Point Park

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Point Park is a ten-acre memorial park overlooking the Lookout Mountain Battlefield off of Scenic Hwy. It is part of the Chickamauga & Chattanooga National Military Park complex.

A paved walking path around the park takes visitors to several historical tablets and monuments. The most prominent remembrance in Point Park is the New York Peace Memorial. The state of New York erected this unique statue as a tribute to peace and reconciliation between Union and Confederate veterans.

Raccoon mountain caverns

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The Raccoon Mountain Cave system is located eight miles west of downtown Chattanooga. A 5.5-mile network of caves features naturally occurring limestone formations and fossils embedded in rock.

The Raccoon Mountain Caverns opened in 1931 and remained one of the many fun things to do in the Chattanooga area. In addition to the well-lit walking trail and guided tours, the site includes campgrounds, planning for gemstones, go-karting, and hiking.

Chattanooga Choo Choo

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The Chattanooga Choo Choo began operating in 1880, shortly before the American Civil War and was the United State’s first non-stop service train. The train was recognized as an essential link between the northern and southern United States during the Civil War. And Chattanooga quickly became a high strategic value target throughout the war.

Today, the retired Terminal Station serves as a hotel — the Chattanooga Choo Choo Hotel.

The on-site museum is a popular destination. Or take a stroll in the Glenn Miller Gardens – a tribute to Miller’s famous song, Chattanooga Choo Choo.

The Chattanooga Market

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The Chattanooga Market is the region’s largest artisanal arts, crafts, and Farmers’ Market, held on Sundays – From April through December. It also includes the Chattanooga Holiday Market in December.

Located at the First Horizon Pavilion off of Riverfront Parkway, adjacent to Finley Stadium and just steps from The Naked River Brewing Company, the Market hosts festivals and special nights such as Food Truck Night, which highlights the farm to table and sustainable farming.

Tennessee Aquarium – IMAX

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The Tennessee Aquarium is organized into two sections that compare the animal and plant life that constitute freshwater versus saltwater ecosystems. Each of the two-section sections follows the journey of a raindrop – one on land and one to the sea.

The freshwater journey showcases an Appalachian Cove Forest and a delta swamp. And it includes animals that typically reside in Tennessee rivers, such as river otters, turtles, and alligators. In contrast, the saltwater journey focuses on penguins, sharks, and reef fish.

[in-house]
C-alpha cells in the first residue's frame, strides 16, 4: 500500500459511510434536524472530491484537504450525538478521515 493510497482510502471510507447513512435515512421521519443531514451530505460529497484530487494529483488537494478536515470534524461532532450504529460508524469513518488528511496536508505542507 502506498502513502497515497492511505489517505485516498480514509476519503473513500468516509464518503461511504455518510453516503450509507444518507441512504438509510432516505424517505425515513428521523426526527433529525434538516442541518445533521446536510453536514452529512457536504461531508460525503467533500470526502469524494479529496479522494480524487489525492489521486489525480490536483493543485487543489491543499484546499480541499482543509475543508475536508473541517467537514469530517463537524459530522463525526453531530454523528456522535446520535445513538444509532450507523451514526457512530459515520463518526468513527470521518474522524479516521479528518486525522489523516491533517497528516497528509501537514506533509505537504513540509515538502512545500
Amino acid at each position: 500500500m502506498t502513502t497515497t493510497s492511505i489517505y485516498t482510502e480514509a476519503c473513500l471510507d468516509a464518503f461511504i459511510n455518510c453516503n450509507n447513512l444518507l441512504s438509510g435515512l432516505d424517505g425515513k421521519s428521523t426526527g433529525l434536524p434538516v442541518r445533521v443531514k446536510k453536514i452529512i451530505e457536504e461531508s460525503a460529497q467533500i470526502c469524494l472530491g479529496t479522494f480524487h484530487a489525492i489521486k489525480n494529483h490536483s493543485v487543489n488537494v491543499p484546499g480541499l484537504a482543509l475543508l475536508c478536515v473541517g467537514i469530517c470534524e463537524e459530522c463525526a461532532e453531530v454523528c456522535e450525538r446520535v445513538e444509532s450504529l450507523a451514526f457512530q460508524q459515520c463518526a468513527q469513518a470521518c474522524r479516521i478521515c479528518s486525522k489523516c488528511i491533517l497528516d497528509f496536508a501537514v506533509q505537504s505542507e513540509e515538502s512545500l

A shark and ray touch pool complements the Boneless Beauties gallery, featuring jellyfish, a giant octopus, and cuttlefish.

For a virtual experience, head to the Tennessee Aquarium IMAX Center. Here there are daily screenings of environmental and planetary-themed productions.

Chattanooga National Cemetery

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The Chattanooga National Cemetery, established in 1863, covers over 120 acres. It is the largest national cemetery in the state and one of the oldest military cemeteries in the country.

More than 44000 veterans are interned at this historic site, marking courage, sacrifice, and bravery. The Chattanooga National Cemetery overlooks three American Civil War battle sites — Chickamauga, Snodgrass Hill, and Missionary Ridge.

Administered by the Veterans Administration, the Cemetery is open daily from sunrise to sunset.

Creative Discovery Museum

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The Creative Discovery Museum in downtown Chattanooga is one of the country’s best children’s museums. Nationally recognized, this interactive museum encourages learning by doing. And, of course, by having fun.

Engaging exhibits such as the Roof Top RiverPlay garden to an inventor workshop are geared to pre-adolescents. Whether it’s learning about beekeeping or the history of biofuels, both kids and adults are welcome.

Chattanooga Zoo

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Another Chattanooga favorite that encourages fun is the Chattanooga Zoo. Over 13 acres of habitats and enclosures house more than 500 animals from 200 species, with climates representing Sub-Saharan African deserts, tropical rain forests, and Himalayan plateaus.

Zoo Tour Guides will spend time describing the unique flora and fauna of the region and introducing the animals.

Larger mammals at the zoo include red pandas, snow leopards, giraffes, and chimpanzees. And the Warner Park Ranch area features a petting zoo. Additional park activities include an old-fashioned carousel and a working Zoo Choo Train.

Tennessee Riverpark